• Required to Assign Homework?

Rethink the nature of homework assignments.  For instance, consider tasking students with serving others as their ‘work from home’.  Every night, each student must meet at least one need of another.  Ask students to document their act of service and report back to the class.

  • Must Use Traditional Grades?

Switch to a learning MINDSET in preparation for a time when the documentation of learning follows suit.  In other words, encourage reflection, revision & reiterations so much so that assigned ‘grades’ fade into the background.  Consider redesigning assessment processes as David Dutrow did, to include learners as integral players.


  • Little Time for Collaboration?

Open your door to your colleagues! As Jennifer Gonzalez reminds us in her still relevant 2013 post:  Open Your Door: Why We Need To See Each Other Teach, the benefits of watching one another succeed, fail, & risk take are immeasurable.  No need to wait for official peer observation to be scheduled either – Spend 15 minutes of one prep period a week working in the back of a colleague’s classroom and spread the word that your classroom is an open door as well!

  • Social Media Restrictions?

A student of mine, came up with a wonderful idea that might help connect students’ lives outside of school (and might help overcome some restrictions on social media use).  Instead of creating a traditional classroom social media account run by students, invite families to contribute to a class instagram account where parents, guardians, and students can share experiences that happen outside of school.  Use the images to help students make connections between the learning experiences they experience in and out of the classroom.

  • Little Funding for Flexible Seating Options?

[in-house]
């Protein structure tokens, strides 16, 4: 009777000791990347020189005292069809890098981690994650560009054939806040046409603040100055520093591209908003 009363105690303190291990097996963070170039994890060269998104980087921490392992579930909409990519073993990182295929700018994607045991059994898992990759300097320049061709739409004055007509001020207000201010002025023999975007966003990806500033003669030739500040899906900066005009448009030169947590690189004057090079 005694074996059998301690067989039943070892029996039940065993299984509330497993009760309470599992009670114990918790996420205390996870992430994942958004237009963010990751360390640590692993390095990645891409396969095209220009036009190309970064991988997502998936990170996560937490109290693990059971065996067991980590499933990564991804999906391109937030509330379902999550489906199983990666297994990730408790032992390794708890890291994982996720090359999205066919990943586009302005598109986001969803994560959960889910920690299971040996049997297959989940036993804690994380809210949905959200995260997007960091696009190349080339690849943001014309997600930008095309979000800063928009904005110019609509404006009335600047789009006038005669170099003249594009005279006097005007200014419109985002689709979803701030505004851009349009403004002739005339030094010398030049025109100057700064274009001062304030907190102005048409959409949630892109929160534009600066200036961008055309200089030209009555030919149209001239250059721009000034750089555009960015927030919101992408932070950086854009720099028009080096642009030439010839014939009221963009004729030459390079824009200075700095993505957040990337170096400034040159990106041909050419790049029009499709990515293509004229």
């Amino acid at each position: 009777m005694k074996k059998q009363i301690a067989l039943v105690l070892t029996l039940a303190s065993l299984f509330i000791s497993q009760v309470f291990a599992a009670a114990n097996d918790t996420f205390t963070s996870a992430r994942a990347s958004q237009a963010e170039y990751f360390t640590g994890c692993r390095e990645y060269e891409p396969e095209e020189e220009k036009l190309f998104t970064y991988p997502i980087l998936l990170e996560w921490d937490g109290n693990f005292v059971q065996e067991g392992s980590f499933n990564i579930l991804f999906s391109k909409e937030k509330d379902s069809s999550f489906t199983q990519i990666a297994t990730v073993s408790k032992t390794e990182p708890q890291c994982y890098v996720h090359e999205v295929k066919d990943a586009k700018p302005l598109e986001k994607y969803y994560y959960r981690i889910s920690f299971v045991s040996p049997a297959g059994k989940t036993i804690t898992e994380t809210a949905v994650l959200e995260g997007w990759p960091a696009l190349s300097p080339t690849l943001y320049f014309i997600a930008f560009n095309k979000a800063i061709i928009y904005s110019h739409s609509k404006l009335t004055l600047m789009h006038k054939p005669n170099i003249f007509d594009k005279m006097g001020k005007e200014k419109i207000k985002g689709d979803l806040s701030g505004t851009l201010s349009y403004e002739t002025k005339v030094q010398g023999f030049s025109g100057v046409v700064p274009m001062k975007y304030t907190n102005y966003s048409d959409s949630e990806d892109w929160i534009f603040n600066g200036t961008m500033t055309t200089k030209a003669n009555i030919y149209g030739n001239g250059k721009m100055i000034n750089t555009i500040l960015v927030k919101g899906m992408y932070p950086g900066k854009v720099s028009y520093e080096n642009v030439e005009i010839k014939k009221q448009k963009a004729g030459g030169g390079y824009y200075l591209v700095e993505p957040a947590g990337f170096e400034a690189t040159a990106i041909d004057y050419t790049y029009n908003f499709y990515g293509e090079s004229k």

As @TopDogTeaching would tell you, flexible seating is about a flexible mindset – a mindset than can be adopted with or without fancy furniture to support it.  Help students self assess their productivity, creativity, and effectiveness in various learning situations and support them in beginning to advocate for the learning environments they need to be most successful in each scenario.  Although alternative furniture might support this thinking, providing students choice in simply sitting or laying on the floor, standing, collaborating, and/or working independently is a great start.

  • Schedule Won’t Allow for 20% Time?

With or without a dedicated 20% time, innovative teachers are beginning to weave student choice and voice into their regular (and often required) routines.  Check out how @MrsJankord uses her required guided reading groups to provide a consistent time of choice for her students.  What other parts of our prescribed school days could we build in consistent student choice?



  • No Funding for a New Playground?

Ask students what it is that would help spur their creativity while at recess.  Consider using this dedicated time to spark students’ passions through community, service, or collaborative projects.  Check out how @KLHouston3 is overcoming obstacles to provide creative space for her students.


  • Mundane PD Sessions?

Take charge of your own PD, or suggest an EdCamp for your school’s next inservice day like @SteinbrinkLaura did!




Let Our Actions Be Our Anthem

These IMMOCers inspire me to tear my focus away from the obstacles, challenges, and negativity present in my ‘box’, and to instead, center my attention on what I have the power to control.  Let’s let our innovative actions shout our anthem from the rooftops!


Learners > Students